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Information-age credentials may be the first serious competitor to traditional degrees since college-going became the norm.
AT the end of “Fundamentals of Atomic Force Microscopy,” a short online course offered by Purdue University, students who score at least 60 percent on the final exam will receive an e-mail with a file attached. It will contain a picture of a blue-and-white circle, roughly one inch in diameter, embossed with the stylized image of an atomic force microscope bouncing a laser beam off a cantilever into a photodiode, which is how scientists take photographs and measure the size of very small (nanoscale) things.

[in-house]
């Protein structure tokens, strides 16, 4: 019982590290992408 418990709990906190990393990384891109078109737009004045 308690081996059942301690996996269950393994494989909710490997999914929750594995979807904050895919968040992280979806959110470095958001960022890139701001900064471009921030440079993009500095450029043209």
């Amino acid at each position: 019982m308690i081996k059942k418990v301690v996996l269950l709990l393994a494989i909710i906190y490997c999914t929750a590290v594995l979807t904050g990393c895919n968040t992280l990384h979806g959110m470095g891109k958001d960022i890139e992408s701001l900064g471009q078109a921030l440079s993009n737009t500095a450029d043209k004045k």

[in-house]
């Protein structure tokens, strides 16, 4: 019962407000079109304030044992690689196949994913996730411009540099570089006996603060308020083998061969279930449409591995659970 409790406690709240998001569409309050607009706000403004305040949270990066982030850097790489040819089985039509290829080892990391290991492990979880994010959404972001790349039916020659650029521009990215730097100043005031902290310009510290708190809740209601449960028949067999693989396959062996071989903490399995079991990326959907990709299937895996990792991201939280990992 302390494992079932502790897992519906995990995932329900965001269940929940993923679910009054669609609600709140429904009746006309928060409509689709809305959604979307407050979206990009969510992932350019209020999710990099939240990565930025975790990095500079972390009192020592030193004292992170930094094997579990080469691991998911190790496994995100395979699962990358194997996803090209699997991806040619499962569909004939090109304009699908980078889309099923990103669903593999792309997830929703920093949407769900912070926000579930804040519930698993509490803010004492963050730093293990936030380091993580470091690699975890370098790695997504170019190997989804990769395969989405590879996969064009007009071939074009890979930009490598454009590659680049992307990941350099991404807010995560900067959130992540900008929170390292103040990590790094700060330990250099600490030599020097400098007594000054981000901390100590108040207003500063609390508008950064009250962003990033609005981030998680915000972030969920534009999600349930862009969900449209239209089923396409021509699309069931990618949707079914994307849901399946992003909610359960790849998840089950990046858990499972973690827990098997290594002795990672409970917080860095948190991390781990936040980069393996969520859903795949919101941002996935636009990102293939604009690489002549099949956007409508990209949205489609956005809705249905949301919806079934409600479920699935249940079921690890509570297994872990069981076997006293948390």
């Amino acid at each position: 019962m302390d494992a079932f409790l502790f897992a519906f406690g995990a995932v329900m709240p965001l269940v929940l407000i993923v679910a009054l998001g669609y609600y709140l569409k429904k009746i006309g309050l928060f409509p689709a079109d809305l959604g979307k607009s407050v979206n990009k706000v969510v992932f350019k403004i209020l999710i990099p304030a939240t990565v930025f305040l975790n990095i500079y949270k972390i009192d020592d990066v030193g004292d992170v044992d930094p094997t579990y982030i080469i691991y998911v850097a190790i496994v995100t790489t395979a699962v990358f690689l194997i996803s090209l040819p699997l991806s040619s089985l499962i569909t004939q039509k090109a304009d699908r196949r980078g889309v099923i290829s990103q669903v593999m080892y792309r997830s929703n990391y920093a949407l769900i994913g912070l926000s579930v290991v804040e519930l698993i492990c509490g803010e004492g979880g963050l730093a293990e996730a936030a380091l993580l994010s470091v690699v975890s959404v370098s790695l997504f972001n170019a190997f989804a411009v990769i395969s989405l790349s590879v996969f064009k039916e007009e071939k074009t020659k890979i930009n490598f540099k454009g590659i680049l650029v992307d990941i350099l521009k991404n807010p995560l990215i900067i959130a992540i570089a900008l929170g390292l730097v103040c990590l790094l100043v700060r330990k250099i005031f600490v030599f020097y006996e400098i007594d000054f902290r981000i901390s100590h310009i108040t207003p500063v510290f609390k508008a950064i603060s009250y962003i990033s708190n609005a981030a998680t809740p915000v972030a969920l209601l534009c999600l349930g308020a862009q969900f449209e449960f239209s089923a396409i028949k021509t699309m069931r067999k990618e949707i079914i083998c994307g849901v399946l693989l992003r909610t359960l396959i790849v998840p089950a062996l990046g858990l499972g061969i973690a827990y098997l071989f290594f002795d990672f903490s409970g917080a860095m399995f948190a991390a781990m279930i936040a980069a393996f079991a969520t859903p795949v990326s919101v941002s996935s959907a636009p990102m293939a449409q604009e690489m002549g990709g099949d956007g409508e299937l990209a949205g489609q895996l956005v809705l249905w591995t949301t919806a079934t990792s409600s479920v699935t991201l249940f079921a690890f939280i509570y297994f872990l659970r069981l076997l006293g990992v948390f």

The picture is a digital badge, a new type of credential being developed by some of the most prominent businesses and learning organizations in the world, including Purdue, Carnegie Mellon, the University of California, the Smithsonian, Intel and Disney-Pixar. The badge movement is being spearheaded by the Mozilla Foundation, best known for inventing the free Firefox Web browser, the choice of nearly one-quarter of all Internet users worldwide.
Via Smithstorian, Mark Smithers, Amy Cross
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